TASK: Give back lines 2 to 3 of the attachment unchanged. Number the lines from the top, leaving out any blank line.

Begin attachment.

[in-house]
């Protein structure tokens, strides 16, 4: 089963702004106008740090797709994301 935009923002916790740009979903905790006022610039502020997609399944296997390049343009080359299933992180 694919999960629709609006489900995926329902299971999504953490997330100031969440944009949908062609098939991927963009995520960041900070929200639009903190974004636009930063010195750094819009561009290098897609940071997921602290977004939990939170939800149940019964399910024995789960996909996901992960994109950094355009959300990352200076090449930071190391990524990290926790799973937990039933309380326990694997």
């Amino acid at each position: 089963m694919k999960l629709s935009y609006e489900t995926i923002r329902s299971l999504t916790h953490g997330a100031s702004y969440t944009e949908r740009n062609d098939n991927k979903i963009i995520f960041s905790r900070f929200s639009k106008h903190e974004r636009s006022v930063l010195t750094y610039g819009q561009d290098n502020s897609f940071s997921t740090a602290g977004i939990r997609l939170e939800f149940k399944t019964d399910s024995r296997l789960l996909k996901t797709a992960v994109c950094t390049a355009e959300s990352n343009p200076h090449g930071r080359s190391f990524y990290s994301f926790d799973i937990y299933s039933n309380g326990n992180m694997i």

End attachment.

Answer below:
């Protein structure tokens, strides 16, 4: 089963702004106008740090797709994301 935009923002916790740009979903905790006022610039502020997609399944296997390049343009080359299933992180 694919999960629709609006489900995926329902299971999504953490997330100031969440944009949908062609098939991927963009995520960041900070929200639009903190974004636009930063010195750094819009561009290098897609940071997921602290977004939990939170939800149940019964399910024995789960996909996901992960994109950094355009959300990352200076090449930071190391990524990290926790799973937990039933309380326990694997």
């Amino acid at each position: 089963m694919k999960l629709s935009y609006e489900t995926i923002r329902s299971l999504t916790h953490g997330a100031s702004y969440t944009e949908r740009n062609d098939n991927k979903i963009i995520f960041s905790r900070f929200s639009k106008h903190e974004r636009s006022v930063l010195t750094y610039g819009q561009d290098n502020s897609f940071s997921t740090a602290g977004i939990r997609l939170e939800f149940k399944t019964d399910s024995r296997l789960l996909k996901t797709a992960v994109c950094t390049a355009e959300s990352n343009p200076h090449g930071r080359s190391f990524y990290s994301f926790d799973i937990y299933s039933n309380g326990n992180m694997i």